Cut to the fourteen hundreds, where a really annoying, whiny little kid is being sold as a slave 'somewhere in Europe'. Europe the country, that is. A beggar buys the kid for one copper, because nobody else wanted him(what a surprise). The beggar turns out to be a spy for an organization called the Delta Knights(the airline?). He recognizes the girly slave boy as some kind of special prophet that the Knights have been waiting for, because he can translate a 'red book' left by Archimedes to point the way to the treasure. The puzzles in this book are so lame that a two year old could have figured them out, but whatever.

The beggar-knight teaches the boy for six years or so(or at least that's what it feels like). The kid grows long golden curls and looks ever more like a girl, which makes me think of a good reason why the knight kept him around so long. Especially since the boy calls him 'Master' all the time...

In comes the villain of the piece, played by the same actor who played the beggar-knight! You'd think the guy would recognize his identical twin, but no...Maybe its the stupid costume Lord Vulchare is wearing that keeps the knight from recognizing himself. It involves gold leaf, horns, and a truly silly looking cape. I'm surprised that he didn't spend all of his time swishing it. He looked like an escapee from a Broadway musical.

Lord Vulchare captures the knight, the boy rescues him using a blow gun, of all things! And then Vulchare kills the knight. I wonder what happens when you wipe out your Doppleganger... One annoying character down, a man we couldn't forgive anyway because of an earlier scene in which he threw his own urine onto a passing 'villager'. Unfortunately, the boy-girl survives and escapes.

He meets an Orlando Bloom wannabee in a tavern, after getting hit on by a tavern whore. The prissy artist type claims to be Leonardo Da Vinci, a heresy if ever I saw one. The kid can't even draw, I doubt Da Vinci EVER wore clothes that femmy, AND he spent the rest of the movie hitting on the tavern whore. The real Da Vinci might have evinced far more interest in the pretty boy-girl than in the overblown charms of the woman.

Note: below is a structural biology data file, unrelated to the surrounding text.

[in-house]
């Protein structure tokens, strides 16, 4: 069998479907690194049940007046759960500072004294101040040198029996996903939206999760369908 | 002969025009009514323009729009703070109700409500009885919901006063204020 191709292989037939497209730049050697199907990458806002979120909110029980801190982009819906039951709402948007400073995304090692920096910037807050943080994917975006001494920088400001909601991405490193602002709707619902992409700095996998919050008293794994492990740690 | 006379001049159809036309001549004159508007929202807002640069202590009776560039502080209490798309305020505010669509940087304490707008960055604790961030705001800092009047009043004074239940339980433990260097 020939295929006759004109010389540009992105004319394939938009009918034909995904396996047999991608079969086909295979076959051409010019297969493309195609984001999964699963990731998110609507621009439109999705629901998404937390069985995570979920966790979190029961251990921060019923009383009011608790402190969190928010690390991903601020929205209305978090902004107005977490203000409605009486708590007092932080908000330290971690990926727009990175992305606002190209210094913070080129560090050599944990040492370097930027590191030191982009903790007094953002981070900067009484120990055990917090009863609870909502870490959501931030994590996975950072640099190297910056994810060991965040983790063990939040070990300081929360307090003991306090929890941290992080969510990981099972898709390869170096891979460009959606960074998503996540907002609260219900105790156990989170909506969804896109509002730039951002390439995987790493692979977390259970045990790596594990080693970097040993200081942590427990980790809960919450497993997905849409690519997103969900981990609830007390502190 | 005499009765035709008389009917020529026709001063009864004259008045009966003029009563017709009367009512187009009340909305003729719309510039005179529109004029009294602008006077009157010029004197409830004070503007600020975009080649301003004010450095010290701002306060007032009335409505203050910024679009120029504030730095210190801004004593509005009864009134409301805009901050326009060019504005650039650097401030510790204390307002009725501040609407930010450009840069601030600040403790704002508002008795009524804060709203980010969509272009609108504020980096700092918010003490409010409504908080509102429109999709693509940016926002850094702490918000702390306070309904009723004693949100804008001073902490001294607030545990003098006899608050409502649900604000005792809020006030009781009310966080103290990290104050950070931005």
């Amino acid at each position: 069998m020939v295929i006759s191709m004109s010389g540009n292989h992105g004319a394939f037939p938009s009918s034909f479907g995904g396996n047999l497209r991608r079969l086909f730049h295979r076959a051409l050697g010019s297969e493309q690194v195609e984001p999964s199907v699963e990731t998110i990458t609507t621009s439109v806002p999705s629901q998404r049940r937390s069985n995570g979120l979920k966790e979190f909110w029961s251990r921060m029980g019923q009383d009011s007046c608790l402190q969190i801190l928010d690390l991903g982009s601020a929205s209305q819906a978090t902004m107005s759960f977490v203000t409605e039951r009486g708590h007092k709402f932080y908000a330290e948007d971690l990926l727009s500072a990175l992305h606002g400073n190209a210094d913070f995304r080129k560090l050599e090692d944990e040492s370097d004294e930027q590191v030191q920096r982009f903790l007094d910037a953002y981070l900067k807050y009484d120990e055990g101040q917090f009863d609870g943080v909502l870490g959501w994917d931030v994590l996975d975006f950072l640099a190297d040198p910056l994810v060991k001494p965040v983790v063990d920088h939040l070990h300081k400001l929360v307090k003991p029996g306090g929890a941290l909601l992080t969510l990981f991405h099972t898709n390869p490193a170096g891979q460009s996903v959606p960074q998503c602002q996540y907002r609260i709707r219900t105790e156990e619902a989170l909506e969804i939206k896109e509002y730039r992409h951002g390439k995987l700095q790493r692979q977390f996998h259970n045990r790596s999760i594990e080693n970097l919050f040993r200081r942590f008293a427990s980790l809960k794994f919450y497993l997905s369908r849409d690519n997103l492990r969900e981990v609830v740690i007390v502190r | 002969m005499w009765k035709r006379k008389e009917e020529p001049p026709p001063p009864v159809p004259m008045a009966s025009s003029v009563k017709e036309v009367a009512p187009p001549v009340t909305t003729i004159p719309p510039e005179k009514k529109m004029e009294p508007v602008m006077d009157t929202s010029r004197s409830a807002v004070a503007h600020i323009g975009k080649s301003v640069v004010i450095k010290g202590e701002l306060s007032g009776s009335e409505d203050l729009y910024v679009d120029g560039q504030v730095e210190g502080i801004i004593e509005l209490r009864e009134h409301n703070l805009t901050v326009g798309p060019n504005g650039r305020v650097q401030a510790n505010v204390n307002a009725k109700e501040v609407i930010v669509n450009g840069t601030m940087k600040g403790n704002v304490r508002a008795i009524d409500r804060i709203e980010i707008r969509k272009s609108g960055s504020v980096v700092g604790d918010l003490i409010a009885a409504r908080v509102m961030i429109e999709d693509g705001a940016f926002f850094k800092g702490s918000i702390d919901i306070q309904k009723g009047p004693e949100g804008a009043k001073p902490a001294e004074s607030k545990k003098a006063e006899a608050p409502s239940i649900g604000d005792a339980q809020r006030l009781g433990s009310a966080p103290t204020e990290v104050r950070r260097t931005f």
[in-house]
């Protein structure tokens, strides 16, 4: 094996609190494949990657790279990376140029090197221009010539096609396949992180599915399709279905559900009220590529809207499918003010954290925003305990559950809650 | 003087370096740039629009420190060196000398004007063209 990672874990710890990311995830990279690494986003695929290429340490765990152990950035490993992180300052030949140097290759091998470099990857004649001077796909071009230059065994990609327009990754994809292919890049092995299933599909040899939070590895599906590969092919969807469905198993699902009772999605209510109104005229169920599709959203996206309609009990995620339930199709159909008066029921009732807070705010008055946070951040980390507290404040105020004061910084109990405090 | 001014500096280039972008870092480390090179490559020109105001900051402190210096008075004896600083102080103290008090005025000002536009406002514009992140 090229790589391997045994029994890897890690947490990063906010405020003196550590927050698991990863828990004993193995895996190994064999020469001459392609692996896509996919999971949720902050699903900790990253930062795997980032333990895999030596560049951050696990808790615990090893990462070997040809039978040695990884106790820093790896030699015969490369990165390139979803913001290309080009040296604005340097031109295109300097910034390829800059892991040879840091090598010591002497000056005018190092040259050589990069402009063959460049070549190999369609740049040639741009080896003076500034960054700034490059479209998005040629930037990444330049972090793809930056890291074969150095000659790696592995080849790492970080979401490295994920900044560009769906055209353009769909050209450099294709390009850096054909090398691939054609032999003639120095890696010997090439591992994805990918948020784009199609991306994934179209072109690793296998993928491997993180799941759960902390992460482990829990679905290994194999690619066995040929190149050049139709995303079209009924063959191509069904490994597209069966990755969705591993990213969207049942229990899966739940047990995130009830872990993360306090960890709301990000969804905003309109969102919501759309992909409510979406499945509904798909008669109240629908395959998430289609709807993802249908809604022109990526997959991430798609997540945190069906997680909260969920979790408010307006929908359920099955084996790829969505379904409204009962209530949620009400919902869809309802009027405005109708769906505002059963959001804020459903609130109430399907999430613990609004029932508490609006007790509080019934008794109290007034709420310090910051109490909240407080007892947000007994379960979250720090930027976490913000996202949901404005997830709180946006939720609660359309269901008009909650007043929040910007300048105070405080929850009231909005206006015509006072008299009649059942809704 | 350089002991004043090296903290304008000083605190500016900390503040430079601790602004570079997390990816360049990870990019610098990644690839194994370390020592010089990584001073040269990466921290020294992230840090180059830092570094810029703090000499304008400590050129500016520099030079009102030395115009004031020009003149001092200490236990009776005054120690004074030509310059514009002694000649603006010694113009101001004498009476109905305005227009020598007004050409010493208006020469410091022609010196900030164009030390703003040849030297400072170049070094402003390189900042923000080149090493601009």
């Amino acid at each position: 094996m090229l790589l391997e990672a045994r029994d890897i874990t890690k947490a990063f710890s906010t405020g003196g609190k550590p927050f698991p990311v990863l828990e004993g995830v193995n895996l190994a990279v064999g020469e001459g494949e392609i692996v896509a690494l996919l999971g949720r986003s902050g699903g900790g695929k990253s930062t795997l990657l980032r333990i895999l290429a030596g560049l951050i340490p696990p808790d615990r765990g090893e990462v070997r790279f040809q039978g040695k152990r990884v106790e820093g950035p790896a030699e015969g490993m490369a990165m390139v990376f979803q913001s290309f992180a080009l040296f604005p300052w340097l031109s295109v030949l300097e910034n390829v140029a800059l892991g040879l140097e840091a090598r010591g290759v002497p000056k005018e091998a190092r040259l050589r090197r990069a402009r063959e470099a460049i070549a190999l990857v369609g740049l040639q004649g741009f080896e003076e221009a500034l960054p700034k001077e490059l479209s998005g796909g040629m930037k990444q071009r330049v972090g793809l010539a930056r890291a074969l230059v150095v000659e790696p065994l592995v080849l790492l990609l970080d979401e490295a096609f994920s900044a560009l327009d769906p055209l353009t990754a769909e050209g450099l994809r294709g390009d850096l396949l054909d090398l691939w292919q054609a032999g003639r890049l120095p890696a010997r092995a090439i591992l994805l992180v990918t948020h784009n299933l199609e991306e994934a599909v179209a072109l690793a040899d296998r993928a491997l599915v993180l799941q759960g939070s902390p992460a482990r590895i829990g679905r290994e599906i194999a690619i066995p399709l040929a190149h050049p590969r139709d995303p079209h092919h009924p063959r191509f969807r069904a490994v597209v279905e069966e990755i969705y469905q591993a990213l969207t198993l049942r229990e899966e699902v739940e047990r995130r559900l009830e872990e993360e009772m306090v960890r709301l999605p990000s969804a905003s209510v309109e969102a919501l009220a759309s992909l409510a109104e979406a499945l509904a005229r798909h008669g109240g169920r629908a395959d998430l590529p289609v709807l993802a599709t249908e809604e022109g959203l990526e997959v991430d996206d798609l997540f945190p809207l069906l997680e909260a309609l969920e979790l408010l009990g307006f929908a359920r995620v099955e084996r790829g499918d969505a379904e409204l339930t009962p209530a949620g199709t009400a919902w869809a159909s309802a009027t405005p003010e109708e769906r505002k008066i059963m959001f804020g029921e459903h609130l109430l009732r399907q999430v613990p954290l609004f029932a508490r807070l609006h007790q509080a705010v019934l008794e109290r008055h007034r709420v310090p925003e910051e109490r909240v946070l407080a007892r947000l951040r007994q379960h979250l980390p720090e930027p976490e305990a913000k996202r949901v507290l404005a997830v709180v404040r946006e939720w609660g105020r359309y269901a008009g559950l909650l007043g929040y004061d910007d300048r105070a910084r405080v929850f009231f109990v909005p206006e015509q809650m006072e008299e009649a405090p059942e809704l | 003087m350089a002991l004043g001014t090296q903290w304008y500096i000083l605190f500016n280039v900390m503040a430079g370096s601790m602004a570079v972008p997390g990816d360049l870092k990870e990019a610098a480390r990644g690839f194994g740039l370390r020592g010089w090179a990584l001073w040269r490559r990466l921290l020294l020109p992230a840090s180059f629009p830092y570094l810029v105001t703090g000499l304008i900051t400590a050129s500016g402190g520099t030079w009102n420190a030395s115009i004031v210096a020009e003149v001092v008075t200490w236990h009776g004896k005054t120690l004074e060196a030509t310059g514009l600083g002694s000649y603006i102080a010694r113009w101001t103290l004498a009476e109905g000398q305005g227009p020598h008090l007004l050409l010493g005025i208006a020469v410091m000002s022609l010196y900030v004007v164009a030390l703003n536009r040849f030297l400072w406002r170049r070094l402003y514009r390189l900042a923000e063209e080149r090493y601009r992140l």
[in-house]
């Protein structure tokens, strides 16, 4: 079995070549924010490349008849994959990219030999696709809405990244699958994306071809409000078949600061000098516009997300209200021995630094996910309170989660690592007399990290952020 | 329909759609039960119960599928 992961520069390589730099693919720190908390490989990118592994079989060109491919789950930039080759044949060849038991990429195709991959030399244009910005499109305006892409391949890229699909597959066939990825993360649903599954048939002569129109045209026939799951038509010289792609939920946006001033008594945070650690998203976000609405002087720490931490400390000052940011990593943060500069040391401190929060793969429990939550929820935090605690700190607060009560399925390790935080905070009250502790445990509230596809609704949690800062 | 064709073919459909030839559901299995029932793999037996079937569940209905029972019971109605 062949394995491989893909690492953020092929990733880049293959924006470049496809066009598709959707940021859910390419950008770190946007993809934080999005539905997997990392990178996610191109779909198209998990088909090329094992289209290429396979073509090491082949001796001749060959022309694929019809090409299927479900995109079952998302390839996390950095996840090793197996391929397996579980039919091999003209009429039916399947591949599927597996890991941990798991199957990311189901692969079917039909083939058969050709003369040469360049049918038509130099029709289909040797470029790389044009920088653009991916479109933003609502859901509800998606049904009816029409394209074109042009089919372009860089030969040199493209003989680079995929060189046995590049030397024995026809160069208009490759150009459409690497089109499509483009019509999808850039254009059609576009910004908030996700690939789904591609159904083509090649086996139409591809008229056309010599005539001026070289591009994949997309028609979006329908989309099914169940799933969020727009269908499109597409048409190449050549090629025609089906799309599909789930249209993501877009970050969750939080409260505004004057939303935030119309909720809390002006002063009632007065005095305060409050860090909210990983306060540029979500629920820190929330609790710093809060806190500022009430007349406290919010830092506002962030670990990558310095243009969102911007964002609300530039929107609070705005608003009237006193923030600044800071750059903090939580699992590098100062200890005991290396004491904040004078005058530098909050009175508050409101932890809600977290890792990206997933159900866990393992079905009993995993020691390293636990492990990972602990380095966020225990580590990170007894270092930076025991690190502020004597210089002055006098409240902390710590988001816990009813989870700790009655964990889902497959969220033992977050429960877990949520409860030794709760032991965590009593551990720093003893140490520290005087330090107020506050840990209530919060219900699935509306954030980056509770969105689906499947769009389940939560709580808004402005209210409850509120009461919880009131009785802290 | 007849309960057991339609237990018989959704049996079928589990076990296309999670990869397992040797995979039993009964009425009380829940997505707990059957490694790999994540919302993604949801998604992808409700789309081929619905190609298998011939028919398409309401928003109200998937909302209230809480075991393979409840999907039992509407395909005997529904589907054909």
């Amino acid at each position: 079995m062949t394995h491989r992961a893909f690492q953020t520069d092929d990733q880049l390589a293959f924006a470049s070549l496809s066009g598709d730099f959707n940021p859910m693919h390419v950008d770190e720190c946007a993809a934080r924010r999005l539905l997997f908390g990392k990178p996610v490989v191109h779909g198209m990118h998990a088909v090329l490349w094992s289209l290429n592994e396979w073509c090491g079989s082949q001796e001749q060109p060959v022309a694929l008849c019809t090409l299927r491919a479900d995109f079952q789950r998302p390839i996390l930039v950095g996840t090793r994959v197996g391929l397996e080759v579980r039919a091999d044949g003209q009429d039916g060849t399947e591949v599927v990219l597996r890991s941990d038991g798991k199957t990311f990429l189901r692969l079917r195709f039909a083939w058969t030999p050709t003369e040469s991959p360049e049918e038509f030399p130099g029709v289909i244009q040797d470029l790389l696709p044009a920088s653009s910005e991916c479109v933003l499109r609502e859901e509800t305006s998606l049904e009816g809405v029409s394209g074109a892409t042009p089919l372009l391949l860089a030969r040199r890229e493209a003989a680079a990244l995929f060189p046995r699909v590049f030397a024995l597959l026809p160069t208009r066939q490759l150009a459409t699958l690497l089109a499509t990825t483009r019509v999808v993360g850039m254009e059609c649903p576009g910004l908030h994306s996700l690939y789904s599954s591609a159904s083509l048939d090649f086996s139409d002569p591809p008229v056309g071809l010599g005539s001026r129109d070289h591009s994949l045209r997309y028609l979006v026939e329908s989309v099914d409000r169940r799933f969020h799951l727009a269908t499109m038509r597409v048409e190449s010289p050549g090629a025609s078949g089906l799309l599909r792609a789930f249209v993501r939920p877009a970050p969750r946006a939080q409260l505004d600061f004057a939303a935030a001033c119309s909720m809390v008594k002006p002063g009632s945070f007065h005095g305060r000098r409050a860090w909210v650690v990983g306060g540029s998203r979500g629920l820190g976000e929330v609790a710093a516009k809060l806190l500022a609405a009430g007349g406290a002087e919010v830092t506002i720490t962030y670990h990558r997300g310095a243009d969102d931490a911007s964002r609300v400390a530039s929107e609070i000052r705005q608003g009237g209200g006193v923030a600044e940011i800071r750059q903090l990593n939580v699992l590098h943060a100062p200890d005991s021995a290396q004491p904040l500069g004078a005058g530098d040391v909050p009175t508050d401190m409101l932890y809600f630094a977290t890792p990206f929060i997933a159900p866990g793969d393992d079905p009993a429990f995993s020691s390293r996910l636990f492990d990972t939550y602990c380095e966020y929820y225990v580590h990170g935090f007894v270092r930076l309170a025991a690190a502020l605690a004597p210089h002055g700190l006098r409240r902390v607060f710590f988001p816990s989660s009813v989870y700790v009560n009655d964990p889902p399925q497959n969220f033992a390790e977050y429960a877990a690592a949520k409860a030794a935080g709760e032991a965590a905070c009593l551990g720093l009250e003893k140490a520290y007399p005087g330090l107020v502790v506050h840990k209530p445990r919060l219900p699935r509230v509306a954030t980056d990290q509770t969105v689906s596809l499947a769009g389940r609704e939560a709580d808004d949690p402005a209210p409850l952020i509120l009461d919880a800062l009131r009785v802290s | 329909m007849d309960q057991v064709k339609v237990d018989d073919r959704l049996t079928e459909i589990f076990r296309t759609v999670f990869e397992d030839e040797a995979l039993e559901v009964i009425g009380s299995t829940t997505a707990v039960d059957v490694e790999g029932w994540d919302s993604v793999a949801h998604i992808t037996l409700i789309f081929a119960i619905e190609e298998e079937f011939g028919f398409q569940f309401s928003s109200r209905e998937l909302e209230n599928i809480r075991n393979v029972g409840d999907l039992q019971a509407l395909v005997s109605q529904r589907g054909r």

The pair saves the girl from Vulchare, I'm never sure why, and set out to find the storehouse. This is supposed to involve a trip to England, but I never saw them in any kind of boat. Did they fly over the English channel? They get captured by a Robin Hood type, who turns out to be a Prince of some kind(of what, we never find out). And lo and behold, the tavern whore turns out to be his long lost sister! At this point, I had the massive urge to slap this movie briskly..

There's a scene where the boy and Leonardo try to escape from the Robin Hood guy, and as they flee through the night a disembodied voice croons "I'm coming..." over and over again. Hysterical. Somebody was obviously sucking a medieval bong before they went out to chase down the dynamic duo.

They finally find the store house, and marvel at the cheesy artifacts. Leonardo promptly appropriates all of Archimedes' ideas, proving that he was a lucky idiot rather than any kind of genius. The kid blows up the store house to keep the treasures from getting out into the world, making you wonder: "What was the whole purpose of this movie!" Arrgh! The whole quest goes down the tubes, and you sincerely wonder why you just spent the last hour and a half wasting your time watching this piece of crap! Oh well, at least it was quite funny, especially Richard Kind as the idiotic 'great wizard'.